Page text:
A war widow whose husband was killed in Afghanistan has been awarded an OBE in the Queen’s birthday honours list.
Former DUP Stormont Assembly member Brenda Hale from Northern Ireland was recognised for her political service over the past nine years. She entered politics after her husband’s death.
Captain Mark Hale, 42, died in a bomb blast in Helmand province in August 2009 as he helped carry a wounded soldier to safety.
The couple, from Dromara, Co Down had been married for 22 years when he was killed.
“This is something I would have given my world to share with him,” Mrs Hale said.
“On the flip side of the coin it is because of what happened to Mark in Afghanistan that set me on the road to politics and actually led me to receiving this honour.”
Mrs Hale said she was “incredibly humbled” that she had the opportunity to meet brave men and women from all walks of life and from every community in Northern Ireland through her political life.
She said she was now awaiting word from Buckingham Palace as to when she would meet the Queen to receive her award.
“That is the most exciting thing because it is something I can bring my daughters to,” Ms Hale said.
She has two daughters, Victoria, 25, and Alexandra, 17.
“They’re very proud because obviously they have been on this journey with me,” Mrs Hale added.
She is among more than 90 people from Northern Ireland recognised in the Birthday Honours.
Children’s Heartbeat Trust chief executive Sarah Quinlan was awarded an MBE, for services to children and young people with congenital heart disease.
Ms Quinlan said it was a reflection of the collective effort by all those at the trust who support children and families.
“Our organisation is dependent upon the support of the general public and especially the family support network we have developed right across Northern Ireland,” she said.
“The children and young people living with heart disease are the heroes of this issue and we will continue to support them to the best of our ability.”
Police Service of Northern Ireland assistant chief constable Stephen Martin received an OBE for his role in policing. He has served for over 32 years in the force, helping the communities in Northern Ireland.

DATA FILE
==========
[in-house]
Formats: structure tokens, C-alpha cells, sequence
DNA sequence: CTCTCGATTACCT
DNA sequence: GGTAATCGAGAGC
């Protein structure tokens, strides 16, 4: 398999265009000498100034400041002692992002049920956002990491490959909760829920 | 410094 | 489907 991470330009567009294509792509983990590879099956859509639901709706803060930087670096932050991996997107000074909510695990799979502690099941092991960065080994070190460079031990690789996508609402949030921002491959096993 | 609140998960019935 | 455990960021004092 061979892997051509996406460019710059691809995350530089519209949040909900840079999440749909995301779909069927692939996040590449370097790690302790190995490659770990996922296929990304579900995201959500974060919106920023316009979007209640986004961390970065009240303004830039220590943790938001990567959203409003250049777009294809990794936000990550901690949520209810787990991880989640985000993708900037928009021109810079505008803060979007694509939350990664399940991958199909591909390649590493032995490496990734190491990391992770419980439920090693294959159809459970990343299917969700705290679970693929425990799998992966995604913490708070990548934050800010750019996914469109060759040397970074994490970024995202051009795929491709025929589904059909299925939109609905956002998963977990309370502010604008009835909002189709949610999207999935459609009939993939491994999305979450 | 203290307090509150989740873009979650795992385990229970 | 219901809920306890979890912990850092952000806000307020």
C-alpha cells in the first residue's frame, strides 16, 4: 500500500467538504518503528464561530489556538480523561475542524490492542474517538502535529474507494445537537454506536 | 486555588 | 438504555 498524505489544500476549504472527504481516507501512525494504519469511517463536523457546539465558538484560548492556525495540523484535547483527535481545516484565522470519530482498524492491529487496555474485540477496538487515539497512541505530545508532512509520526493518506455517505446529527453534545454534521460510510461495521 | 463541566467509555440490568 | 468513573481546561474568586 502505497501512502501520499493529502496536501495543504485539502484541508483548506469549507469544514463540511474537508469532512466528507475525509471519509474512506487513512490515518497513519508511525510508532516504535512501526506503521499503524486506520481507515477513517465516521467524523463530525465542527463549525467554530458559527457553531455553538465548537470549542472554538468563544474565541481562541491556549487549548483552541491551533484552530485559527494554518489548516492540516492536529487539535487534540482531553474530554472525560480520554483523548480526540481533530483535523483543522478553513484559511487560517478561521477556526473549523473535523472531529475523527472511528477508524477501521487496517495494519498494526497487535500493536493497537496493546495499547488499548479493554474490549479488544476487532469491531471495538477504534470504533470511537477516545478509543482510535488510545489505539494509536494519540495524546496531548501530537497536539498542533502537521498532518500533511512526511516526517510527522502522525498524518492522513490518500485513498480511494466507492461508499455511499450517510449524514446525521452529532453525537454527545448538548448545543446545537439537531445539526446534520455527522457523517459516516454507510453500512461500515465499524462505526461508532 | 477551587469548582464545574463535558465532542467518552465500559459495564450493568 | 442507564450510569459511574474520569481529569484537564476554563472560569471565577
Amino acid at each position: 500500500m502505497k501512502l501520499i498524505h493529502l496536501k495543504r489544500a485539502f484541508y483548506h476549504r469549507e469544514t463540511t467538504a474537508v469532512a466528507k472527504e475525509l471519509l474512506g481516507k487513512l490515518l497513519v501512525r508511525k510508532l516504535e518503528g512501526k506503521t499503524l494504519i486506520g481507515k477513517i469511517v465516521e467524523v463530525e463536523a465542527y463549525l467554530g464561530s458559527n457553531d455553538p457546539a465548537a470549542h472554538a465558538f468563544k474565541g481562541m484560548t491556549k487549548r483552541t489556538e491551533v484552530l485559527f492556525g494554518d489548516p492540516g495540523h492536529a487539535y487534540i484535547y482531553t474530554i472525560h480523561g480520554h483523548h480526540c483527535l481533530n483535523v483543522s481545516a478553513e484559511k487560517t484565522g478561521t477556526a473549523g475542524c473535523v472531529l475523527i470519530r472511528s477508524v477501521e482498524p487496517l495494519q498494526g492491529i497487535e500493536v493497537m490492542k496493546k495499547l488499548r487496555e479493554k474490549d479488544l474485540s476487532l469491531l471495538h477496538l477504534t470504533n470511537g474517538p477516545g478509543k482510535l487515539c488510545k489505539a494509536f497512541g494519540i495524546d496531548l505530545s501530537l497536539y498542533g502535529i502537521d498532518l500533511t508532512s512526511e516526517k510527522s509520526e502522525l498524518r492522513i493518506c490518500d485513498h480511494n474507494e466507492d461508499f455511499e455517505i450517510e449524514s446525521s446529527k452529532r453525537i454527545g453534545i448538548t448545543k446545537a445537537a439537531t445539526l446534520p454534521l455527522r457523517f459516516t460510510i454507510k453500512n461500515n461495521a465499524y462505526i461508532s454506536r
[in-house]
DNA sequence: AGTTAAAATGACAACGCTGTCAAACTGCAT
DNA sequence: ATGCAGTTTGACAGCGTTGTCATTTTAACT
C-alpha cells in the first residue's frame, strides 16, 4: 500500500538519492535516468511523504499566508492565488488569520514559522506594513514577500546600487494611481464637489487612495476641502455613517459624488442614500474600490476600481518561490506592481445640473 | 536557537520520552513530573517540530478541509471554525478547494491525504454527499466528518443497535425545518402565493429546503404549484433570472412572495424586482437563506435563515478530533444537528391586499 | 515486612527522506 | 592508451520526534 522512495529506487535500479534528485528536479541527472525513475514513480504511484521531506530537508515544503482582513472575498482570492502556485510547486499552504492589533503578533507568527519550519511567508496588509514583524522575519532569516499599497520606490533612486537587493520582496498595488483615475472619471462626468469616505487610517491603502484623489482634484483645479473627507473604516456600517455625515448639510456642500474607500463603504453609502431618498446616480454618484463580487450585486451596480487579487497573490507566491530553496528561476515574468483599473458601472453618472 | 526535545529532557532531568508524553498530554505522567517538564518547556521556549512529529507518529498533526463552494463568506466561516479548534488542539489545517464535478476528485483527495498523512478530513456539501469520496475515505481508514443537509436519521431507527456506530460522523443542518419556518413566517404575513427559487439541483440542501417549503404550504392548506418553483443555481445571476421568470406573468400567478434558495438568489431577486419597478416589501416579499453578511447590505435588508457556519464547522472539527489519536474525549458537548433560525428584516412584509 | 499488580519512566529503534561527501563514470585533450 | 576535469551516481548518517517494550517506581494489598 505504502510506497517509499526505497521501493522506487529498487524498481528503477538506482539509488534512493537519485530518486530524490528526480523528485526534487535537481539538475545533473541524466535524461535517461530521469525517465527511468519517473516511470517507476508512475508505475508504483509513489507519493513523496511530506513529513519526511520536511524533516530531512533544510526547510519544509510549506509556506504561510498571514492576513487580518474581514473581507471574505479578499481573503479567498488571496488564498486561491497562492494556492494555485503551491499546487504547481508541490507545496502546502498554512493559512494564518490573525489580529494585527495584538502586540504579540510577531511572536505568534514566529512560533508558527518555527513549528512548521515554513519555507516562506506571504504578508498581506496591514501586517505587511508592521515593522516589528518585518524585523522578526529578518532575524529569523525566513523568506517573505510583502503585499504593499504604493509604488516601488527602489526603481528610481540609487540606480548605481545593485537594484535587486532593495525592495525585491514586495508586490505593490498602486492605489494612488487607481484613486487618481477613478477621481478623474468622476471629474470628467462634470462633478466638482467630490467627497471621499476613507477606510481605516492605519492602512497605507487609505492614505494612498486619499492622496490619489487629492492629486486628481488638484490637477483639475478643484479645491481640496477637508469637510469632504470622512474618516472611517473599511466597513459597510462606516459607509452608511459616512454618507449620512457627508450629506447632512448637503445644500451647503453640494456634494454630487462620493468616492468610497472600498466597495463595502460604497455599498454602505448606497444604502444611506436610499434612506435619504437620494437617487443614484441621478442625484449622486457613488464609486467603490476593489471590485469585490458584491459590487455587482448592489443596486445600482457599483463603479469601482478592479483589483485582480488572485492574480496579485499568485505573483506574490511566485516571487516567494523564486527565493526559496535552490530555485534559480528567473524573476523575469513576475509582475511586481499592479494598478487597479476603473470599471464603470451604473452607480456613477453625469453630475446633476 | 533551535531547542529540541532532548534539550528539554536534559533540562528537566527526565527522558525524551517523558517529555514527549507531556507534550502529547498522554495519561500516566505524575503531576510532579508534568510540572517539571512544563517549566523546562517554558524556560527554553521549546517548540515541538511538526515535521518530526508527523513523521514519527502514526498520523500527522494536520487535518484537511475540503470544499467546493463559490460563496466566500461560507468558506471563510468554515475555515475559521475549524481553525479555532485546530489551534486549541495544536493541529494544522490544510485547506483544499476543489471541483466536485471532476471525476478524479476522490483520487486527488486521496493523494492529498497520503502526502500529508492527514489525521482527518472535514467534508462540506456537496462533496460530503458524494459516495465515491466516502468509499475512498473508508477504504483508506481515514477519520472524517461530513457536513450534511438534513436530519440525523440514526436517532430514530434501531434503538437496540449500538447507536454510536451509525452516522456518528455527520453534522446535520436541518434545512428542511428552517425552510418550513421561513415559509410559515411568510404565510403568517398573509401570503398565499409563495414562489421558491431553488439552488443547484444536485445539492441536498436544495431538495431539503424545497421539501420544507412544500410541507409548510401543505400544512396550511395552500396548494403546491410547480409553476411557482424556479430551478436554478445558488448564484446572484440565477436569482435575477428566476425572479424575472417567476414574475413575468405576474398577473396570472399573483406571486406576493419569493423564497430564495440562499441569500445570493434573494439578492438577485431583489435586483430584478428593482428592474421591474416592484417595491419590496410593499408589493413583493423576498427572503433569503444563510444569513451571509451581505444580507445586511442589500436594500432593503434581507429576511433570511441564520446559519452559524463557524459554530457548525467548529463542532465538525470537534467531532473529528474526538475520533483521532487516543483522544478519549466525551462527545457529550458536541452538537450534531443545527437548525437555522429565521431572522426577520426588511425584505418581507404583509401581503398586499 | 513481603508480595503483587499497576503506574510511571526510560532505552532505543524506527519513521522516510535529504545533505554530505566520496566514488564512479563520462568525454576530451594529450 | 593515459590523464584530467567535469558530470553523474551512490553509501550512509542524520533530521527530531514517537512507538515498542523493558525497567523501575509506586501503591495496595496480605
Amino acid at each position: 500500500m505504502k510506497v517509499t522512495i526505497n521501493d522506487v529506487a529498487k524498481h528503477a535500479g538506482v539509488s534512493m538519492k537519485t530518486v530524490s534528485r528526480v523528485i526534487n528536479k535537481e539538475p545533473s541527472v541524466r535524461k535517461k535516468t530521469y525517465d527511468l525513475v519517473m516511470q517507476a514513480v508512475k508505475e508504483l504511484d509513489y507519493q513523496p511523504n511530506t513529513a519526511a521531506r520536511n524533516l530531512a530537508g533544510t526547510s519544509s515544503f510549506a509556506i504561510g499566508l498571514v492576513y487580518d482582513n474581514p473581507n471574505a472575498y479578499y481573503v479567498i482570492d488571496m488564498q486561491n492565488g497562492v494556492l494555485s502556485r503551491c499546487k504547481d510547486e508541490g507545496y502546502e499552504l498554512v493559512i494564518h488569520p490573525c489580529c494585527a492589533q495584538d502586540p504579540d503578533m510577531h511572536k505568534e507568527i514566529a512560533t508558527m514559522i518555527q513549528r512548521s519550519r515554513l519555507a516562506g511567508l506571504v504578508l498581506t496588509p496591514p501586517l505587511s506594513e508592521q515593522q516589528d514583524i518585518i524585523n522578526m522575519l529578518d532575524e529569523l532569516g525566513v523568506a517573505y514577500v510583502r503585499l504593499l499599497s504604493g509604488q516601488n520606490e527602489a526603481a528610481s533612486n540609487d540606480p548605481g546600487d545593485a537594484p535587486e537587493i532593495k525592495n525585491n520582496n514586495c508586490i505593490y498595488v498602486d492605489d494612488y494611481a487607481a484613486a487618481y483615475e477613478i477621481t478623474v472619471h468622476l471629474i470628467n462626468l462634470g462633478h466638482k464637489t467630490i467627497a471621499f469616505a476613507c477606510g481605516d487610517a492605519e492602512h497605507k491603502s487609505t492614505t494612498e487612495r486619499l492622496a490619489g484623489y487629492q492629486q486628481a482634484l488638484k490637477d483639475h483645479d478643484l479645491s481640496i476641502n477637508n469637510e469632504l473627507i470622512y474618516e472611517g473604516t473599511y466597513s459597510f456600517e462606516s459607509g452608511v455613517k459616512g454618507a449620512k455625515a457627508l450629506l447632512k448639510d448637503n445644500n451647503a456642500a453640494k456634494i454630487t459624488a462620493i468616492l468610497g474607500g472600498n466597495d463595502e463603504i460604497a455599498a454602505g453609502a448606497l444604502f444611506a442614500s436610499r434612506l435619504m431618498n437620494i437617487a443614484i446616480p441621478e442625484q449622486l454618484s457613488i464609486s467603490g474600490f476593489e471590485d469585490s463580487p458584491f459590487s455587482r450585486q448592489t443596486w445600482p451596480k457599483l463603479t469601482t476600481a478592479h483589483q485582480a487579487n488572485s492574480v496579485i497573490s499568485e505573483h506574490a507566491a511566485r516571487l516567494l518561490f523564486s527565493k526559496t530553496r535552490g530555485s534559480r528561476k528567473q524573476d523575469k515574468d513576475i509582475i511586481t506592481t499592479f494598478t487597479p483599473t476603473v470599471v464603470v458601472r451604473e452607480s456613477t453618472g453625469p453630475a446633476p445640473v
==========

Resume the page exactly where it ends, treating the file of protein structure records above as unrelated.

Mr Martin said he was delighted and felt extremely privileged to be a recipient.
“I regard this OBE as recognition for the entire police service and for all of the officers and staff I have served alongside over the years and for those I have had the honour to lead, “ Mr Martin said.
“We have worked hard to serve all communities in Northern Ireland, often during challenging times, to make this a safer place for everyone.”
Mr Martin was one of six members of the force to be included in this year’s birthday honours.
David Peter Gosnell, the executive chairman of Bushmills Irish Whiskey, was awarded an OBE medal for his service to the economy. Mr Gosnell has worked in Northern Ireland for 40 years and has been with Bushmills since 2005.
Mr Gosnell said: “I always wanted to make a positive difference to people’s lives and I’m delighted to be receiving this recognition.”
He added it had been a privilege to contribute to the sector’s growth over the years.
Norman Houston, director of the Northern Ireland Executive Bureau in Washington DC, was a recipient of an OBE for promoting Northern Ireland overseas.
Among those to receive a Commander of the British Empire honour in this year’s list was the chief inspector of Criminal Justice in Northern Ireland.
Brendan McGuigan said he was both delighted and honoured to receive what was an unexpected award.
“This recognition is about the people I have had the opportunity to work alongside within the justice family,” he said.
Mr McGuigan added: “During the last 14 years I have had the privilege to work with a small team of dedicated professionals in CJI who have shared my desire to make a real and positive difference for everyone.”
Forensic Science NI chief executive Stanley Brown also received a CBE.